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Artificial pancreas may soon help diabetes sufferers

There’s new hope for people suffering from type 2 diabetes, as researchers demonstrate a fully functioning artificial pancreas.

Diabetes is one of the biggest challenges confronting our health system. According to Diabetes Australia, almost 1.5 million Aussies (around 5.5 per cent of the population) are living with a diabetes diagnosis, and around 500,000 are living with undiagnosed diabetes.

At its core, diabetes is a metabolic condition where your pancreas either stops, or greatly reduces, the amount of insulin it produces. Insulin is a hormone that acts on our cells, allowing for glucose from your bloodstream to enter the cell. In this way, insulin helps your body process excess glucose.

In diabetes patients, because the pancreas is not producing sufficient insulin, glucose in your bloodstream is unable to enter your cells. This results in excess glucose in your blood, which is extremely taxing on your internal processes.

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Most diabetes treatments involve insulin injections to make up for this deficit. Blood glucose levels must then be closely monitored to make sure sufferers get the dosage right.

But in a study, published in the journal Nature Medicine, researchers from the University of Cambridge have developed an ‘artificial pancreas’ – a device that replaces the functionality of the pancreas. It could do away with the need for regular insulin injections and monitoring.

Rather than an actual artificial organ that would need to be surgically implanted, the artificial pancreas is a piece of technology the user would wear on the outside of the body.

The device combines an insulin pump and glucose monitor, which link to an app that uses an algorithm to analyse blood glucose levels and deliver insulin as needed to keep levels stable.

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To test the device, the researchers took a group of 26 individuals who have type 2 diabetes, splitting them into two groups.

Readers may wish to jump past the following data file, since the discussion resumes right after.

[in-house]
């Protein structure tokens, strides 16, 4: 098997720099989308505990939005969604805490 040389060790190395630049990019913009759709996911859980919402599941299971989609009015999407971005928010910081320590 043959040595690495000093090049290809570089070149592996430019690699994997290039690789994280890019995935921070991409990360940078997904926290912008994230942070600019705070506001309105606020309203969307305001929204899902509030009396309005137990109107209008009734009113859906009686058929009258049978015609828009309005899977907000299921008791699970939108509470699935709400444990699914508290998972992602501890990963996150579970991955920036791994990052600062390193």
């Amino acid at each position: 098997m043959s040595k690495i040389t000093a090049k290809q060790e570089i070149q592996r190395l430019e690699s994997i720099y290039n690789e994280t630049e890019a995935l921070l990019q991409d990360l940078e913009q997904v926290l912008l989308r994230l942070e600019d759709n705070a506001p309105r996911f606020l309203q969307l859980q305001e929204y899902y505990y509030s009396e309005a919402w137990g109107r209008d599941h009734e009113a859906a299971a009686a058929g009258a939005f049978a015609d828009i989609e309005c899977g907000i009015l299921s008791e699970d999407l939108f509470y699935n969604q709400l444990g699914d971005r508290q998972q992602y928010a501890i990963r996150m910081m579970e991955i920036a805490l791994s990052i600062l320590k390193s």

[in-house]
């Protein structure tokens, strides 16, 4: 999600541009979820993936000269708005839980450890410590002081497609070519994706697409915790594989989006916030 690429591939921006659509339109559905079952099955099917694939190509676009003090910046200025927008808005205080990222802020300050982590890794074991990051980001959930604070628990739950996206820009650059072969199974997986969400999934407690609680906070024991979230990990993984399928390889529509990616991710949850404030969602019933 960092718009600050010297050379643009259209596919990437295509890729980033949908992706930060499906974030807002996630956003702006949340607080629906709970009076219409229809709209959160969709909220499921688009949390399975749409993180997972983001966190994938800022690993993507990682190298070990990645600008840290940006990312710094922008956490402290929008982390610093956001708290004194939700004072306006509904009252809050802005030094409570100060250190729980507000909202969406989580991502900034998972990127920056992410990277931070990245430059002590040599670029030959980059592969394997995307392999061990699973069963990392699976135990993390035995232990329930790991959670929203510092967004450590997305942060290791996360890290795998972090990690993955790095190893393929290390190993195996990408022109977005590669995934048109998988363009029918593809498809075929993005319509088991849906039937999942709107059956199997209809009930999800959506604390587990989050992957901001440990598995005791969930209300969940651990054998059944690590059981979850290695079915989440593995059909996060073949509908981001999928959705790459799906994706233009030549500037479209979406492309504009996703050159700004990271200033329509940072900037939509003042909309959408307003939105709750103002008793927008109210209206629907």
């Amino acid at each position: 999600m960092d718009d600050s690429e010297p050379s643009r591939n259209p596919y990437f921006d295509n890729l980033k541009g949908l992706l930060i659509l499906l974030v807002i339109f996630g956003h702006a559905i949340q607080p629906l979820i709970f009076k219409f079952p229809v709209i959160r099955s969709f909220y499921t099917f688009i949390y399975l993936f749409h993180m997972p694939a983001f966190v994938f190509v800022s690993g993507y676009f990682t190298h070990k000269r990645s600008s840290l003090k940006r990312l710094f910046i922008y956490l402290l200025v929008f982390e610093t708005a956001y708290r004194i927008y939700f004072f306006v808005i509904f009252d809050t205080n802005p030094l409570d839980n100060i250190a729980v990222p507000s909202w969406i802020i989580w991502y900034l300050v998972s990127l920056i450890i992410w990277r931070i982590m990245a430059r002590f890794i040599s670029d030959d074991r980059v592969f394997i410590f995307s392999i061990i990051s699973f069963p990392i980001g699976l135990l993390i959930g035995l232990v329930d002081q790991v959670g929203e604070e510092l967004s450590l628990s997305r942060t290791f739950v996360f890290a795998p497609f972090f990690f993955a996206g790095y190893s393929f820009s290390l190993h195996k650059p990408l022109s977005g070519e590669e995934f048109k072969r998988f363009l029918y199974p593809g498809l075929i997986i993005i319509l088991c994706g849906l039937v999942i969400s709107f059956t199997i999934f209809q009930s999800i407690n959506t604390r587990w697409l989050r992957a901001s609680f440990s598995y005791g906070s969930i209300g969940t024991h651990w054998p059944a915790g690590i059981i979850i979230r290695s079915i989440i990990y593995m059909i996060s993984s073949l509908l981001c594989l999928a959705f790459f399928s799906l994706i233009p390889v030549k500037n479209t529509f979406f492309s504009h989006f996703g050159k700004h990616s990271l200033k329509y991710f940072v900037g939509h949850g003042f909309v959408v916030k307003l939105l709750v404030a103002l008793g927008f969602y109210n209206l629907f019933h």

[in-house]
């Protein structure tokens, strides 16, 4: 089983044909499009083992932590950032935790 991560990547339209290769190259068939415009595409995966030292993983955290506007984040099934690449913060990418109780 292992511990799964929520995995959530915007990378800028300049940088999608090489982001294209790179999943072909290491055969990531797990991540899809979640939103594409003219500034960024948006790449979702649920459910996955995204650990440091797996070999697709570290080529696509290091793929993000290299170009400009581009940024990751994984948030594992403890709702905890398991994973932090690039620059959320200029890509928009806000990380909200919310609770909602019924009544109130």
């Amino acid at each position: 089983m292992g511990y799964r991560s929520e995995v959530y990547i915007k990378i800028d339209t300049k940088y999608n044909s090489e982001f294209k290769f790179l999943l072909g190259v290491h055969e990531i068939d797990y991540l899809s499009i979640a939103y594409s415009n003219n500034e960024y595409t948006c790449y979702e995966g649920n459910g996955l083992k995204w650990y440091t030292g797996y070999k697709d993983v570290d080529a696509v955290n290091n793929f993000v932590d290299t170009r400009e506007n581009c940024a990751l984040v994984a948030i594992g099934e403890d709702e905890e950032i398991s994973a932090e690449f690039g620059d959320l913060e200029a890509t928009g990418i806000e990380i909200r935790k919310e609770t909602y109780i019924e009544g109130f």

The first group used the artificial pancreas for eight weeks, then switched to eight weeks of their standard diabetes therapy.

The second group did the opposite, spending the first eight weeks on their regular treatment plan and then switching to the artificial pancreas.

The researchers were looking to see how much time each group spent in their target glucose range of between 3.9 and 10 millimoles per litre.

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The results showed that when people used the artificial pancreas, they stayed within their target range 66 per cent of the time, compared with only 32 per cent of the time when using standard injection therapy.

The order in which the two groups used the device didn’t seem to affect the results, only whether the patient was using the device.

Dr Charlotte Boughton, co-lead author of the study, told Medical News Today the device had already been submitted to health authorities in the UK. She expected it to be available to the public shortly.

“Our main message from this study is that this fully automated closed-loop system is a safe and much more effective way for people living with type 2 diabetes to manage their glucose levels than current standard treatment with insulin,” she said.

“The device has been submitted for regulatory approval in the UK and we anticipate that this may be commercially available for people with type 2 diabetes in the next 12 months.”

Do you live with diabetes? Could this device help you? Let us know in the comments section below.

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